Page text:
often available in domestic trafficking cases involving 
            underage victims.  Traffickers create a psychologically 
            sophisticated bond with their victims without using violence.  
            Although the traffickers may become violent, this is often the 
            case after the victim has engaged in several act of 
            prostitution.  As a result, existing law appears inadequate to 
            sufficiently punish the type of recruitment most traffickers 
            use to lure children into sexual commercial acts. 

           8)Removal of Forced Labor Provisions  :  Currently, this bill 
            removes the provisions involving forced labor.  It is unclear 
            why these provisions were previously removed.  









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           9)Prison Overcrowding  :  Although this is a serious problem with 
            inadequate existing remedies, California's overwhelming prison 
            population and pending federal prisoner release order demands 
            an examination of any expanded penalty that might increase the 
            number of offenders sentenced to state prison.  A person 
            convicted of Penal Code Section 236.1 may be sentenced to a 
            term of three, five or seven years in state prison.  However, 
            nothing in existing law prohibits a court from granting 
            probation in this case. 

          The California Policy Research Center (CPRC) issued a report on 
            the status of California's prisons.  The report stated, 
            "California has the largest prison population of any state in 
            the nation, with more than 171,000 inmates in 33 adult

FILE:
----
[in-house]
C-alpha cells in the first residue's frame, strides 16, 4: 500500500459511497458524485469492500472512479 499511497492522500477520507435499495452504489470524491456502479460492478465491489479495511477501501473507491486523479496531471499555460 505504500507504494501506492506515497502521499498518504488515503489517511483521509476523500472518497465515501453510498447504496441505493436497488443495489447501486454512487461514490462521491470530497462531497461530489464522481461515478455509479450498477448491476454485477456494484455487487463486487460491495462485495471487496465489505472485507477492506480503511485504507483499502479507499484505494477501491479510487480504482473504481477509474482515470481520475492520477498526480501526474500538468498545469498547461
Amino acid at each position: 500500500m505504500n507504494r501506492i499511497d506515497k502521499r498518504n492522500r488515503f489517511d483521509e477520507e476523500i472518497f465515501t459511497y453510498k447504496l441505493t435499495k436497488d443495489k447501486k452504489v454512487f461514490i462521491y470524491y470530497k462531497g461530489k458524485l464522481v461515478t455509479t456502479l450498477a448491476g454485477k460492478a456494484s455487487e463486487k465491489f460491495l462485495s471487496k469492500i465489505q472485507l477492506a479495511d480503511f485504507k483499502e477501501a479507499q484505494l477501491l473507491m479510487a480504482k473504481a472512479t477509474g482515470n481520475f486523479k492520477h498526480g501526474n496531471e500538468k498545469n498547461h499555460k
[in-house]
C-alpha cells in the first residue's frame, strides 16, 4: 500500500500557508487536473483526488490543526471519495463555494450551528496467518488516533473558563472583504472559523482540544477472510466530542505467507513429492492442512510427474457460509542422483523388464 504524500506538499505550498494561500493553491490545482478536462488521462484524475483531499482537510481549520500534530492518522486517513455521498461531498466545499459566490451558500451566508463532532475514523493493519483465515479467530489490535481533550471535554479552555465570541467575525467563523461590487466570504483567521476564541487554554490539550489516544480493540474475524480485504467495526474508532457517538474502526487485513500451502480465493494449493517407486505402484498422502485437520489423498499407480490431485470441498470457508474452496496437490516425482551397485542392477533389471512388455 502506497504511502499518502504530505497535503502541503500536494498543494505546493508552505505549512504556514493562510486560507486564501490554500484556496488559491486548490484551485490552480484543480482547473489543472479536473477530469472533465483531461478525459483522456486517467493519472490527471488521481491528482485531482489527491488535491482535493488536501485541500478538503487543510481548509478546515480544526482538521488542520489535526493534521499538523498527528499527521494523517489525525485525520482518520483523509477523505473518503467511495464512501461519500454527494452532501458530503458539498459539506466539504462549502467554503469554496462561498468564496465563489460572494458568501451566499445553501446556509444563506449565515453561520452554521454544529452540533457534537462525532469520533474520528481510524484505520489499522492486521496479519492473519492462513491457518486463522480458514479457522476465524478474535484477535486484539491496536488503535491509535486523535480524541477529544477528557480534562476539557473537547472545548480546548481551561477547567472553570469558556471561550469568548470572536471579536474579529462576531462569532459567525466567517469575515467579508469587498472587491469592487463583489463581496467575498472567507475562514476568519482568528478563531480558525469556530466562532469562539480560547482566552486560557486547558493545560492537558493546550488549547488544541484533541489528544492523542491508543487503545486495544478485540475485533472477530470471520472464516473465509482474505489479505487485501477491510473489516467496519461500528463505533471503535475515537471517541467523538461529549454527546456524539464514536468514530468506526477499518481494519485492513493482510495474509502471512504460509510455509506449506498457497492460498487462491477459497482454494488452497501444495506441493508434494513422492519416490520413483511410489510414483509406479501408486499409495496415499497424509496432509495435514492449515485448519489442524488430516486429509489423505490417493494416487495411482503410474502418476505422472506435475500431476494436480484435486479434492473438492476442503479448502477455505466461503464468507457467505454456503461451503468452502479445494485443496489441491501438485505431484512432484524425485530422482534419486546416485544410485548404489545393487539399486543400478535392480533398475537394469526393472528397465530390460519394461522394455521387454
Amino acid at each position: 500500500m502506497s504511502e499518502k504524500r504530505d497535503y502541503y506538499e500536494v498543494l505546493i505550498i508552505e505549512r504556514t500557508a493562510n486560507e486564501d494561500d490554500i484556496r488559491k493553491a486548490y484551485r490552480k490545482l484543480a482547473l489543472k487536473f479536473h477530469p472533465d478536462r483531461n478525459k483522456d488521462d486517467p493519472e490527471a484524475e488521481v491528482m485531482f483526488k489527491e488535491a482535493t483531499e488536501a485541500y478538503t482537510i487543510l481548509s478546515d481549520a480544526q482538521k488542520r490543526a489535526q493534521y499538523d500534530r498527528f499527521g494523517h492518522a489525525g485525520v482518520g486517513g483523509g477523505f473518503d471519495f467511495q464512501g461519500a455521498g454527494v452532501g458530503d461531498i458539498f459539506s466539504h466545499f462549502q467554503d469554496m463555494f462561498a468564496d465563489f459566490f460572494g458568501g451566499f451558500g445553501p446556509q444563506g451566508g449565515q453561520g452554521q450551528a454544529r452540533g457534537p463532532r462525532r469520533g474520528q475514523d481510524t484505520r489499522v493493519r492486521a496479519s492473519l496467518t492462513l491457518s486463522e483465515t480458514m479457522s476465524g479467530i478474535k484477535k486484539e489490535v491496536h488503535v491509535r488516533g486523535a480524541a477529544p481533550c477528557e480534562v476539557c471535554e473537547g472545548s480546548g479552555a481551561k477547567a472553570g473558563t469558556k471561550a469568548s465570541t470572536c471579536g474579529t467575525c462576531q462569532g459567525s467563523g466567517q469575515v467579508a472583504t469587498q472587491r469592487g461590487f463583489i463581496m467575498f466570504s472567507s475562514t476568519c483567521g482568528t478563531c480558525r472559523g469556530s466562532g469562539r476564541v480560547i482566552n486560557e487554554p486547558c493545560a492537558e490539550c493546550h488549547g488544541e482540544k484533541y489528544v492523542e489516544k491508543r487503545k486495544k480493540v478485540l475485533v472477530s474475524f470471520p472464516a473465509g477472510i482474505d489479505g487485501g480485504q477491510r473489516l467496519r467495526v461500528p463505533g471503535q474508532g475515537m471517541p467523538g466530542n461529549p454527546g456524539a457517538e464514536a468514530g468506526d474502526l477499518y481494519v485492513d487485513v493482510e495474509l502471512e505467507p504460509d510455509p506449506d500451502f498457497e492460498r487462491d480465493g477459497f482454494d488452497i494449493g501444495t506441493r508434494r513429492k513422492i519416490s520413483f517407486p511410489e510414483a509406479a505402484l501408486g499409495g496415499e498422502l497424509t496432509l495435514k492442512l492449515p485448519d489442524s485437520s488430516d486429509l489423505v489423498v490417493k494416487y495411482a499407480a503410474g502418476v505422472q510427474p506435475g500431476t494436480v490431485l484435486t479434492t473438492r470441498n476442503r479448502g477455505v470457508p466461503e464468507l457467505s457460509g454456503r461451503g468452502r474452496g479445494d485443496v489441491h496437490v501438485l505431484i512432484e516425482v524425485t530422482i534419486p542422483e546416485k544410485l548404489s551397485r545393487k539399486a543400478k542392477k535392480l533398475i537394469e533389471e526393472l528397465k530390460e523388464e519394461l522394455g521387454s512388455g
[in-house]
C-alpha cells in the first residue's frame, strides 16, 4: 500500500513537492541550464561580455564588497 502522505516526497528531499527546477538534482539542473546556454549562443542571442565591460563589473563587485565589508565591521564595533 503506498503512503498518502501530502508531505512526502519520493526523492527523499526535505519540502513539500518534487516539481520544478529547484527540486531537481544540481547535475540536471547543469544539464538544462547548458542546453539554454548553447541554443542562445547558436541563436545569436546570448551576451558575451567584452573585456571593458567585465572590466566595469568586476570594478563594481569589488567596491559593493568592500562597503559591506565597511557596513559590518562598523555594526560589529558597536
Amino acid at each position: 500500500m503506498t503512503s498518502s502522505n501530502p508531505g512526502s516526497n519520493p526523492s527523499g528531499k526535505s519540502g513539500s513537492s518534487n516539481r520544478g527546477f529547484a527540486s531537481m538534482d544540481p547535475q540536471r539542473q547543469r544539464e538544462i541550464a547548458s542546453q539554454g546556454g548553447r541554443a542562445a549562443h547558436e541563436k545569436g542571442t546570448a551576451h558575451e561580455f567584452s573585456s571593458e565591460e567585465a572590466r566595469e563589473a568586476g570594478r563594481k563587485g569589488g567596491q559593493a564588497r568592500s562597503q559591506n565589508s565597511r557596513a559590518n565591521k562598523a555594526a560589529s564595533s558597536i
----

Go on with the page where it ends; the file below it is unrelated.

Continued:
prisons, and the state's annual correctional spending, 
            including jails and probation, amounts to $8.92 billion.  
            Despite the high cost of corrections, fewer California 
            prisoners participate in relevant treatment programs than 
            comparable states, and its inmate-to-officer ratio is 
            considerably higher.  While the nation's prisons average one 
            correctional officer to every 4.5 inmates, the average 
            California officer is responsible for 6.5 inmates.  Although 
            officer salaries are higher than average, their ranks are 
            spread dangerously thin and there is a severe vacancy rate."  
            ›Petersilia, Understanding California Corrections, CPRC (May 
            2006).]  California's prison population will likely exceed 
            180,000 by 2010.

          According to the Little Hoover Commission, "Lawsuits filed in 
            three federal courts alleging that the current level of 
            overcrowding constitutes cruel and unusual punishment ask that 
            the courts appoint a panel of federal judges to manage 
            California's prison population.  United States District Judge 
            Lawrence Karlton, the first judge to hear the motion, gave the 
            State until June 2007 to show progress in solving the 
            overpopulation crisis.  Judge Karlton clearly would prefer not 
            to manage California's prison population.  At a December 2006 
            hearing, Judge Karlton told lawyers representing the 
            Schwarzenegger administration that he is not inclined 'to 
            spend forever running the state prison system.'  However, he 
            also warned the attorneys, 'You tell your client June 4 may be 
            the end of the line.  It may really be the end of the line.'

          "Despite the rhetoric, thirty years of 'tough on crime' politics 
            has not made the state safer.  Quite the opposite:  today 








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            thousands of hardened, violent criminals are released without 
            regard to the danger they present to an unsuspecting public.  
            Years of political posturing have taken a good idea - 
            determinate sentencing - and warped it beyond recognition with 
            a series of laws passed with no thought to their cumulative 
            impact.  And these laws stripped away incentive s for 
            offenders to change or improve themselves while incarcerated.  


          "Inmates, who are willing to improve their education, learn a 
            job skill or kick a drug habit find that programs are few and 
            far between, a result of budget choices and overcrowding.  
            Consequently, offenders are released into California 
            communities with the criminal tendencies and addictions that